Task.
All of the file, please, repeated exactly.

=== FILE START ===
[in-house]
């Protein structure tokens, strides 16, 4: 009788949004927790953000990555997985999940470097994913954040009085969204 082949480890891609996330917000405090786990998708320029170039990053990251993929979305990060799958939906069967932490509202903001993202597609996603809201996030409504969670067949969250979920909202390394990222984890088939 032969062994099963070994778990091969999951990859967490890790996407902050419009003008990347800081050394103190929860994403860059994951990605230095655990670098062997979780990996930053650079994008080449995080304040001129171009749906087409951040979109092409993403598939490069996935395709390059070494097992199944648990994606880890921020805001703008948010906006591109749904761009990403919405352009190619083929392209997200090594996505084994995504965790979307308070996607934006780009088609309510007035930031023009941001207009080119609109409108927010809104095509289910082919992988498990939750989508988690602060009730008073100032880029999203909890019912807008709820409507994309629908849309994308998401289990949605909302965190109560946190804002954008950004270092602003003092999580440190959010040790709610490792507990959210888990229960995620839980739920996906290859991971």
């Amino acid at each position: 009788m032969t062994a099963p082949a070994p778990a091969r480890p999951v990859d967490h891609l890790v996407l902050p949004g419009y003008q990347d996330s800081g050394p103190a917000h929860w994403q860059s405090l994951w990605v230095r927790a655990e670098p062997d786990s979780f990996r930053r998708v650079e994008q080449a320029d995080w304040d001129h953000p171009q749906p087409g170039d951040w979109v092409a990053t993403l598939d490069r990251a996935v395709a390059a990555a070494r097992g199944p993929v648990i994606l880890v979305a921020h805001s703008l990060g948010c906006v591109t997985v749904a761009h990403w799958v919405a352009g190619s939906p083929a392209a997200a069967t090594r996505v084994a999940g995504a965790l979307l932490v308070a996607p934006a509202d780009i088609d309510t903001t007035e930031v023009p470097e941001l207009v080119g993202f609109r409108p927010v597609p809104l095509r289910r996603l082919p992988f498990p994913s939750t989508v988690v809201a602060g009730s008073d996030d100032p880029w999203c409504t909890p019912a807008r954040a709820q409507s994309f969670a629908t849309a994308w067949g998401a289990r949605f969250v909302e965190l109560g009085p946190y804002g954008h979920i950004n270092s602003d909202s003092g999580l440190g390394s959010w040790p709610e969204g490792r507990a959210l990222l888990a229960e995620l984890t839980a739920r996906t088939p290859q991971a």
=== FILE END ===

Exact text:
[in-house]
């Protein structure tokens, strides 16, 4: 009788949004927790953000990555997985999940470097994913954040009085969204 082949480890891609996330917000405090786990998708320029170039990053990251993929979305990060799958939906069967932490509202903001993202597609996603809201996030409504969670067949969250979920909202390394990222984890088939 032969062994099963070994778990091969999951990859967490890790996407902050419009003008990347800081050394103190929860994403860059994951990605230095655990670098062997979780990996930053650079994008080449995080304040001129171009749906087409951040979109092409993403598939490069996935395709390059070494097992199944648990994606880890921020805001703008948010906006591109749904761009990403919405352009190619083929392209997200090594996505084994995504965790979307308070996607934006780009088609309510007035930031023009941001207009080119609109409108927010809104095509289910082919992988498990939750989508988690602060009730008073100032880029999203909890019912807008709820409507994309629908849309994308998401289990949605909302965190109560946190804002954008950004270092602003003092999580440190959010040790709610490792507990959210888990229960995620839980739920996906290859991971």
């Amino acid at each position: 009788m032969t062994a099963p082949a070994p778990a091969r480890p999951v990859d967490h891609l890790v996407l902050p949004g419009y003008q990347d996330s800081g050394p103190a917000h929860w994403q860059s405090l994951w990605v230095r927790a655990e670098p062997d786990s979780f990996r930053r998708v650079e994008q080449a320029d995080w304040d001129h953000p171009q749906p087409g170039d951040w979109v092409a990053t993403l598939d490069r990251a996935v395709a390059a990555a070494r097992g199944p993929v648990i994606l880890v979305a921020h805001s703008l990060g948010c906006v591109t997985v749904a761009h990403w799958v919405a352009g190619s939906p083929a392209a997200a069967t090594r996505v084994a999940g995504a965790l979307l932490v308070a996607p934006a509202d780009i088609d309510t903001t007035e930031v023009p470097e941001l207009v080119g993202f609109r409108p927010v597609p809104l095509r289910r996603l082919p992988f498990p994913s939750t989508v988690v809201a602060g009730s008073d996030d100032p880029w999203c409504t909890p019912a807008r954040a709820q409507s994309f969670a629908t849309a994308w067949g998401a289990r949605f969250v909302e965190l109560g009085p946190y804002g954008h979920i950004n270092s602003d909202s003092g999580l440190g390394s959010w040790p709610e969204g490792r507990a959210l990222l888990a229960e995620l984890t839980a739920r996906t088939p290859q991971a």